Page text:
ICE has clearly demonstrated that it does not care for the people within its custody or nearby communities. A breakout of COVID-19 in an ICE facility would not only take lives of detainees and staff members, it would also put additional strain on nearby hospitals, making it harder for medical workers to care for all in need. Even as jails and prisons throughout the country are increasingly releasing inmates because of COVID-19, ICE is reluctant to do so. Multiple lawsuits have been filed by advocacy organizations demanding release of asylum seekers and other immigrants who are medically high-risk. As of Tuesday April 7th, ICE has released 160 detainees, mostly on account of those lawsuits. About 34,000 people are currently detained by ICE, 60% of whom do not have a criminal record of any kind. Already, both ICE employees and detainees across the country have tested positive for COVID-19. It is only a matter of time before the virus reaches the Strafford County House of Corrections, where Vermont residents are held.
Although this facility does not have the same track record of egregious abuses that other detention centers have, Strafford is not taking appropriate action when it comes to COVID-19. SangYeob Kim, immigration staff attorney at the ACLU of New Hampshire, recently spoke with a client who is detained at Strafford. The client informed him that new people are coming in each day, there are no hand sanitizer or masks available to detainees, and there is no COVID-19 testing or medical follow-up being performed. Inmates and detainees are now being locked within their cells for 22 hours per day. While this may be a method for reducing contact between people, it is inhumane to lock people within cells for the vast majority of their days, for weeks on end. People who are not a safety risk to their communities should be allowed to go home during this crisis. Strafford County has taken some steps toward releasing non-violent and medically high-risk inmates. They must demand that ICE do the same for the immigrants housed in their facility.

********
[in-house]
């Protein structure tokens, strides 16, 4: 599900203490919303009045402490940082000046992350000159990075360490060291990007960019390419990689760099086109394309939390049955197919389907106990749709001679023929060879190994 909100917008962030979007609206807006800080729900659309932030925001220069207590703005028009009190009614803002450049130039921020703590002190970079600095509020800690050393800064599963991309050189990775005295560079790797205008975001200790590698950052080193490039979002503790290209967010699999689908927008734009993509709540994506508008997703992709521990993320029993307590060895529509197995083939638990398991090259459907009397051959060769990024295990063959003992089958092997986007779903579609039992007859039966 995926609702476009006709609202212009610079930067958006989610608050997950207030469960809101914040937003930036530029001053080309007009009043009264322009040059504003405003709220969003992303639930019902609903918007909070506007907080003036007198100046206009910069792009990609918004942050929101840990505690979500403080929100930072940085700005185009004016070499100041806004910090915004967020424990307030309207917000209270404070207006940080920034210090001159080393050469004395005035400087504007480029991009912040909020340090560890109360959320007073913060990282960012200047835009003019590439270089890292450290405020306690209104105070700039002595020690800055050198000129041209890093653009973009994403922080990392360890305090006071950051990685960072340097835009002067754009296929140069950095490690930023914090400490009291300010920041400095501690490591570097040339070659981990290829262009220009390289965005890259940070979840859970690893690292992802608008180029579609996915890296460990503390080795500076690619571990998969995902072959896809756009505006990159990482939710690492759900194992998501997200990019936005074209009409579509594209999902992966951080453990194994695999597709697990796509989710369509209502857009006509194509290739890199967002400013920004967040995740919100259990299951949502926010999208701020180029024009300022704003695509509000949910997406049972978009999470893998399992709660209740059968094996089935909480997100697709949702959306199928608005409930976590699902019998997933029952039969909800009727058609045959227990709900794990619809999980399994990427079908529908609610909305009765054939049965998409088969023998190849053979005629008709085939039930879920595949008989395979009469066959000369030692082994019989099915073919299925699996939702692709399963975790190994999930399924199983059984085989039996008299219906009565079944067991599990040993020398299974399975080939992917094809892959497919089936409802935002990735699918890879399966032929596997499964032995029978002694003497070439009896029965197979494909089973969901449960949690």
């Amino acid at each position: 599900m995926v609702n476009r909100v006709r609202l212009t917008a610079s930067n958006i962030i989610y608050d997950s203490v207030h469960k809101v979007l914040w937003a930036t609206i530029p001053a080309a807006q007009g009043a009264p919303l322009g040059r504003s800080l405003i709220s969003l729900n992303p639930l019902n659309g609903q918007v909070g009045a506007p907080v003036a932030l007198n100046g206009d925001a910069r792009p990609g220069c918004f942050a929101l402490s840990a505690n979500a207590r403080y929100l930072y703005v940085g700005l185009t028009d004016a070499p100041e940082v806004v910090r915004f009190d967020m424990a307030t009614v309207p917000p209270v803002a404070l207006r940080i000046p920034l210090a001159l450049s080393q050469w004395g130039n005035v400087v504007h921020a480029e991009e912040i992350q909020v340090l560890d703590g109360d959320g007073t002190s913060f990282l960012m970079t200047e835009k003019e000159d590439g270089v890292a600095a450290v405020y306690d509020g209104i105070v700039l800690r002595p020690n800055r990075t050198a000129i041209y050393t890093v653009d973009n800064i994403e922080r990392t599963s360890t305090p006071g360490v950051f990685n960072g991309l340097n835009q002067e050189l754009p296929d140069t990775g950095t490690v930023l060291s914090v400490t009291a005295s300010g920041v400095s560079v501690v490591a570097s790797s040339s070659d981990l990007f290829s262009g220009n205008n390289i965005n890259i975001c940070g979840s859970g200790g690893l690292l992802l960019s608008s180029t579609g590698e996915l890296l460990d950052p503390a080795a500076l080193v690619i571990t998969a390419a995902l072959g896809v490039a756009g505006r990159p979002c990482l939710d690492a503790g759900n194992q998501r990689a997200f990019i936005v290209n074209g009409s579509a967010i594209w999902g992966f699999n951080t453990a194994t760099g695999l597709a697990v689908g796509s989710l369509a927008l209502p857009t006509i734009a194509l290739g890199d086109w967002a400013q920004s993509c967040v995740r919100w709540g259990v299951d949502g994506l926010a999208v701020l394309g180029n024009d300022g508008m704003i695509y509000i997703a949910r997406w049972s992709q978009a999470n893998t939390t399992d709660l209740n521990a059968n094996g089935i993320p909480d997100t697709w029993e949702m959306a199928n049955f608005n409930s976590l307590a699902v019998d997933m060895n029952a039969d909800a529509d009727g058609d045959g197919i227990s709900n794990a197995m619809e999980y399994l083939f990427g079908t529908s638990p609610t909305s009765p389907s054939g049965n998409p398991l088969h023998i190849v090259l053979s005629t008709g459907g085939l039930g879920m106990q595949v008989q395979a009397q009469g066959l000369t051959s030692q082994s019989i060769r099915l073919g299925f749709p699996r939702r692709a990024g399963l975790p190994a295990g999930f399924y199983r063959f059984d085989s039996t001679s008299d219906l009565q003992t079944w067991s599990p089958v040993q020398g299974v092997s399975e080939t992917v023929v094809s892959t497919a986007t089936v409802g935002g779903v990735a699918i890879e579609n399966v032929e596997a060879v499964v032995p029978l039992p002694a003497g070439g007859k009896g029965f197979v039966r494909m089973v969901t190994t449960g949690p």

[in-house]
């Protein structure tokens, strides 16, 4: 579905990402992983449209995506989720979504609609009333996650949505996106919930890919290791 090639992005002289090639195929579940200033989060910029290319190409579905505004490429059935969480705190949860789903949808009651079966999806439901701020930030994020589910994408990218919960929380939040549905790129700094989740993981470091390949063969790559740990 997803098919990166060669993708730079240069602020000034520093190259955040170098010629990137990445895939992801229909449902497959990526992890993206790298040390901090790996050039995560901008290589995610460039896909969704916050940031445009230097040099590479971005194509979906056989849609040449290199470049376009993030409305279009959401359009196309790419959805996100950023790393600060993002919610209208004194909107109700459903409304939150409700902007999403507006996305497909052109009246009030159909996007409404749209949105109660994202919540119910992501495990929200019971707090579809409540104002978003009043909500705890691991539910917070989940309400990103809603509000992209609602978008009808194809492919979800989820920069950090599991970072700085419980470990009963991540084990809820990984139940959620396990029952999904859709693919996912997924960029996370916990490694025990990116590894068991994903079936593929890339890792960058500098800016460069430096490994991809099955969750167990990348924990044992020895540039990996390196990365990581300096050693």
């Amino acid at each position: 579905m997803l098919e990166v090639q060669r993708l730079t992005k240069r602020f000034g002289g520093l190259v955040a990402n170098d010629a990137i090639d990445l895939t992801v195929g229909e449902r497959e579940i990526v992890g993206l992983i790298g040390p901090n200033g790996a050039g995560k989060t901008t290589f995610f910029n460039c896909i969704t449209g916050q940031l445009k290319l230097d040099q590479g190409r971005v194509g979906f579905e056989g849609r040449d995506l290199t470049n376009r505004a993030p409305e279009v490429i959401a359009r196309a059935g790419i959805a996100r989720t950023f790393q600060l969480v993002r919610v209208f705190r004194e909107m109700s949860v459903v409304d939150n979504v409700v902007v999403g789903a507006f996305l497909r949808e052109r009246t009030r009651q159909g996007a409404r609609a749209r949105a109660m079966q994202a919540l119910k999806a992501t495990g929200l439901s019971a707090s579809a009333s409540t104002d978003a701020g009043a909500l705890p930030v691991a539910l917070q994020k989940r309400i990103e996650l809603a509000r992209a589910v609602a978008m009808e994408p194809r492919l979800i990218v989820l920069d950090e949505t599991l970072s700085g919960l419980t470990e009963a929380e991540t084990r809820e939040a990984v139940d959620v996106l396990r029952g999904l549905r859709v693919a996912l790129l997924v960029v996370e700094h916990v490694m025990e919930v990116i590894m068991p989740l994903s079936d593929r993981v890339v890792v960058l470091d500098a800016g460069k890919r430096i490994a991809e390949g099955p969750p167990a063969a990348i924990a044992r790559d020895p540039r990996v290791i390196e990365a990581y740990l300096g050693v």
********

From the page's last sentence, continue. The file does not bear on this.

A COVID-19 breakout will be a death sentence for many held at the Strafford County jail, including Vermonters. Immigrants must be released from Strafford before a breakout happens.
And please join Community Voices for Immigrant Rights in protesting the continued presence of ICE in our state. We will hold a Honk Protest at the ICE Data Center in Williston on Friday, April 17th. See our Facebook page for more details.
- 28 more inmates, five additional staff test positive for Covid-19 at St. Albans prison
- Locals call for release of detained immigrants amid COVID-19 fears
- Notes from the Field: Mumps in Detention Facilities that House Detained Migrants — United States, September 2018–August 2019
- “Don’t let us die”: Women in ICE custody plead for release amid coronavirus pandemic
- ‘We’re gonna die’: migrants in US jail beg for deportation due to Covid-19 exposure
- 2nd deported Guatemalan tests positive for coronavirus
- Immigrants Afraid Of The Coronavirus Outbreak Are Protesting Inside ICE Facilities
- AG William Barr expediting release of vulnerable inmates at federal prisons swamped by coronavirus
- State prisons releasing inmates due to coronavirus as positive tests rise
- ‘Terrified of dying’: Immigrants beg to be released from immigration detention as coronavirus spreads
- Sixth ICE detainee tests positive for COVID-19 as hunger strikes begin
- Five migrants test positive for COVID-19 in ICE detention centers in Pennsylvania
- A look inside ICE facility at Strafford County jail
- Advocacy Instructions
- Isolation in isolation: Inmates, jails face new challenges due to COVID-19
- How N.H. Attorneys, County Jails, And State Prisons Are Managing Coronavirus